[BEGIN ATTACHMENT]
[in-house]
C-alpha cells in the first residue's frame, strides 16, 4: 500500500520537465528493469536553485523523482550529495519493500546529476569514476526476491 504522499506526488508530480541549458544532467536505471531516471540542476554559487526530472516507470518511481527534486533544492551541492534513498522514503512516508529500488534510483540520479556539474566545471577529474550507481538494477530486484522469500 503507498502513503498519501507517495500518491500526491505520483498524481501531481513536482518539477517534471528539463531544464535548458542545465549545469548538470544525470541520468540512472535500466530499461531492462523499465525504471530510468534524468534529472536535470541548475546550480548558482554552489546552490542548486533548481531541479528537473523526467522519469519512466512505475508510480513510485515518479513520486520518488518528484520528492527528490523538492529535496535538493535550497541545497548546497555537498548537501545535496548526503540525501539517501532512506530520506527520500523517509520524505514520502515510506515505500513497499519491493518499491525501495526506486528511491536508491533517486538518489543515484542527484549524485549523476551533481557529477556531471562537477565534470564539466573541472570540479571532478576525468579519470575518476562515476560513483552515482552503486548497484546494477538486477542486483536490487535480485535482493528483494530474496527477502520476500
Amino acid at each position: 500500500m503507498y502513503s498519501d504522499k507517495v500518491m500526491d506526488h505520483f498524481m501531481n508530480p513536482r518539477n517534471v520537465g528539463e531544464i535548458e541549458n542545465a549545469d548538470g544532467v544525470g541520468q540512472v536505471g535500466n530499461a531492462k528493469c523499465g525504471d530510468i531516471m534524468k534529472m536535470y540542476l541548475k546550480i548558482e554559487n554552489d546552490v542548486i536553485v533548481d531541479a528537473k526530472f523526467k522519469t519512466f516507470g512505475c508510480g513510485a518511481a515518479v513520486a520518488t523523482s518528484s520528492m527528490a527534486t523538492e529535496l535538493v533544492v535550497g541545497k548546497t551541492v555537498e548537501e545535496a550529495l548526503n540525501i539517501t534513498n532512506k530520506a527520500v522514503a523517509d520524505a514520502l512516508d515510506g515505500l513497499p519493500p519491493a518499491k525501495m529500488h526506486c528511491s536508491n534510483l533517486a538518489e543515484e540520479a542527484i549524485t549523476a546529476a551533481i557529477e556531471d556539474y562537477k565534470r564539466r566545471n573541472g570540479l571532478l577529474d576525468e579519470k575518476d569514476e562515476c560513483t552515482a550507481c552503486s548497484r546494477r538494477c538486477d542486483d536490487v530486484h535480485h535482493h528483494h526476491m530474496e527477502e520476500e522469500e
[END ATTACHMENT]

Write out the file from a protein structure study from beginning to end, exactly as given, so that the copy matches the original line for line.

[in-house]
C-alpha cells in the first residue's frame, strides 16, 4: 500500500520537465528493469536553485523523482550529495519493500546529476569514476526476491 504522499506526488508530480541549458544532467536505471531516471540542476554559487526530472516507470518511481527534486533544492551541492534513498522514503512516508529500488534510483540520479556539474566545471577529474550507481538494477530486484522469500 503507498502513503498519501507517495500518491500526491505520483498524481501531481513536482518539477517534471528539463531544464535548458542545465549545469548538470544525470541520468540512472535500466530499461531492462523499465525504471530510468534524468534529472536535470541548475546550480548558482554552489546552490542548486533548481531541479528537473523526467522519469519512466512505475508510480513510485515518479513520486520518488518528484520528492527528490523538492529535496535538493535550497541545497548546497555537498548537501545535496548526503540525501539517501532512506530520506527520500523517509520524505514520502515510506515505500513497499519491493518499491525501495526506486528511491536508491533517486538518489543515484542527484549524485549523476551533481557529477556531471562537477565534470564539466573541472570540479571532478576525468579519470575518476562515476560513483552515482552503486548497484546494477538486477542486483536490487535480485535482493528483494530474496527477502520476500
Amino acid at each position: 500500500m503507498y502513503s498519501d504522499k507517495v500518491m500526491d506526488h505520483f498524481m501531481n508530480p513536482r518539477n517534471v520537465g528539463e531544464i535548458e541549458n542545465a549545469d548538470g544532467v544525470g541520468q540512472v536505471g535500466n530499461a531492462k528493469c523499465g525504471d530510468i531516471m534524468k534529472m536535470y540542476l541548475k546550480i548558482e554559487n554552489d546552490v542548486i536553485v533548481d531541479a528537473k526530472f523526467k522519469t519512466f516507470g512505475c508510480g513510485a518511481a515518479v513520486a520518488t523523482s518528484s520528492m527528490a527534486t523538492e529535496l535538493v533544492v535550497g541545497k548546497t551541492v555537498e548537501e545535496a550529495l548526503n540525501i539517501t534513498n532512506k530520506a527520500v522514503a523517509d520524505a514520502l512516508d515510506g515505500l513497499p519493500p519491493a518499491k525501495m529500488h526506486c528511491s536508491n534510483l533517486a538518489e543515484e540520479a542527484i549524485t549523476a546529476a551533481i557529477e556531471d556539474y562537477k565534470r564539466r566545471n573541472g570540479l571532478l577529474d576525468e579519470k575518476d569514476e562515476c560513483t552515482a550507481c552503486s548497484r546494477r538494477c538486477d542486483d536490487v530486484h535480485h535482493h528483494h526476491m530474496e527477502e520476500e522469500e